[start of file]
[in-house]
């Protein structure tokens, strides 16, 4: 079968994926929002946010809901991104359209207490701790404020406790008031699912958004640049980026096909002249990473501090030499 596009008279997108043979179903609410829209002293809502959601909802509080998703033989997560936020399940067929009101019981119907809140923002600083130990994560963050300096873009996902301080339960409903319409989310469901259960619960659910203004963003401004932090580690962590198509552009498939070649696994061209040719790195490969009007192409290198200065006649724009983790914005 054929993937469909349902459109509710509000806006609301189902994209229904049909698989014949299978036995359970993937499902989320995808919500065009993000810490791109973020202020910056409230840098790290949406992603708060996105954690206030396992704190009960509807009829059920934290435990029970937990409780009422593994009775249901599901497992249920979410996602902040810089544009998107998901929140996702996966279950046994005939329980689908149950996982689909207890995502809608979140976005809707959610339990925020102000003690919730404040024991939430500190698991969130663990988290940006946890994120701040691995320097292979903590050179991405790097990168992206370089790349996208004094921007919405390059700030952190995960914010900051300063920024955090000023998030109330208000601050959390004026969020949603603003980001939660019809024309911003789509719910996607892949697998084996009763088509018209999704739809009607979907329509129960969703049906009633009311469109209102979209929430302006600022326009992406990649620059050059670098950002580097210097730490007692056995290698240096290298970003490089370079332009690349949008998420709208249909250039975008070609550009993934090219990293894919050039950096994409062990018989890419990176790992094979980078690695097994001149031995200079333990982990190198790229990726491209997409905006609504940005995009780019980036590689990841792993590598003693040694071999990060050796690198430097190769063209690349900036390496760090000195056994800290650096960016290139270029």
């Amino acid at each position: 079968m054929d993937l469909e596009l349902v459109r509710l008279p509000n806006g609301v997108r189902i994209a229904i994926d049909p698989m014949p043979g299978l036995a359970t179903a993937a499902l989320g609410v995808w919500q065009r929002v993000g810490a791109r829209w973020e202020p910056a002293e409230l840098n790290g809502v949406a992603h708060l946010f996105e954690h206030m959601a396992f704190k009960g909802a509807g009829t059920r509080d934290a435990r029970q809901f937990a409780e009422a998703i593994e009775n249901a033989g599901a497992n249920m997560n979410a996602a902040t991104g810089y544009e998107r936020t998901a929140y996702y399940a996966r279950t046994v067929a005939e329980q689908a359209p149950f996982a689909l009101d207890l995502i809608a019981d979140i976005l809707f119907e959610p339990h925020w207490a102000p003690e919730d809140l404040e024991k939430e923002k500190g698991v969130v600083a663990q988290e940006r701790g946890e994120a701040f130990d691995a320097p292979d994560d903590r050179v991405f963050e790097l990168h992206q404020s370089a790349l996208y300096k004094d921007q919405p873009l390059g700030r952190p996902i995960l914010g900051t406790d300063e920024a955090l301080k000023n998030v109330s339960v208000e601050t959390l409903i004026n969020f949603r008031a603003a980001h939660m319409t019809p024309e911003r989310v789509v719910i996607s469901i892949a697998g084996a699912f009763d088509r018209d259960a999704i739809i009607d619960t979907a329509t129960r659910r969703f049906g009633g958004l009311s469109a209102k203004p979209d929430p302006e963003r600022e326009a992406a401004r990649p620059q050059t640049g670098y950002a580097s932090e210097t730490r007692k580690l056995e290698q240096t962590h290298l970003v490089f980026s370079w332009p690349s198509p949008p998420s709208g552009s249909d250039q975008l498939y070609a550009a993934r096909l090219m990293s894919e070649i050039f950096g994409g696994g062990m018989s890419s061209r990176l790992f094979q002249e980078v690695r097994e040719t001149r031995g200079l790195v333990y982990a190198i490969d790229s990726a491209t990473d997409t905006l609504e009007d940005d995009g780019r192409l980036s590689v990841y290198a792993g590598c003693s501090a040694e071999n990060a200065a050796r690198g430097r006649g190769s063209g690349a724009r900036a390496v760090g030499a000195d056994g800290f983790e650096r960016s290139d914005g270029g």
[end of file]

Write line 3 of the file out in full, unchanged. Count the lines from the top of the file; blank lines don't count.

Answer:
């Amino acid at each position: 079968m054929d993937l469909e596009l349902v459109r509710l008279p509000n806006g609301v997108r189902i994209a229904i994926d049909p698989m014949p043979g299978l036995a359970t179903a993937a499902l989320g609410v995808w919500q065009r929002v993000g810490a791109r829209w973020e202020p910056a002293e409230l840098n790290g809502v949406a992603h708060l946010f996105e954690h206030m959601a396992f704190k009960g909802a509807g009829t059920r509080d934290a435990r029970q809901f937990a409780e009422a998703i593994e009775n249901a033989g599901a497992n249920m997560n979410a996602a902040t991104g810089y544009e998107r936020t998901a929140y996702y399940a996966r279950t046994v067929a005939e329980q689908a359209p149950f996982a689909l009101d207890l995502i809608a019981d979140i976005l809707f119907e959610p339990h925020w207490a102000p003690e919730d809140l404040e024991k939430e923002k500190g698991v969130v600083a663990q988290e940006r701790g946890e994120a701040f130990d691995a320097p292979d994560d903590r050179v991405f963050e790097l990168h992206q404020s370089a790349l996208y300096k004094d921007q919405p873009l390059g700030r952190p996902i995960l914010g900051t406790d300063e920024a955090l301080k000023n998030v109330s339960v208000e601050t959390l409903i004026n969020f949603r008031a603003a980001h939660m319409t019809p024309e911003r989310v789509v719910i996607s469901i892949a697998g084996a699912f009763d088509r018209d259960a999704i739809i009607d619960t979907a329509t129960r659910r969703f049906g009633g958004l009311s469109a209102k203004p979209d929430p302006e963003r600022e326009a992406a401004r990649p620059q050059t640049g670098y950002a580097s932090e210097t730490r007692k580690l056995e290698q240096t962590h290298l970003v490089f980026s370079w332009p690349s198509p949008p998420s709208g552009s249909d250039q975008l498939y070609a550009a993934r096909l090219m990293s894919e070649i050039f950096g994409g696994g062990m018989s890419s061209r990176l790992f094979q002249e980078v690695r097994e040719t001149r031995g200079l790195v333990y982990a190198i490969d790229s990726a491209t990473d997409t905006l609504e009007d940005d995009g780019r192409l980036s590689v990841y290198a792993g590598c003693s501090a040694e071999n990060a200065a050796r690198g430097r006649g190769s063209g690349a724009r900036a390496v760090g030499a000195d056994g800290f983790e650096r960016s290139d914005g270029g």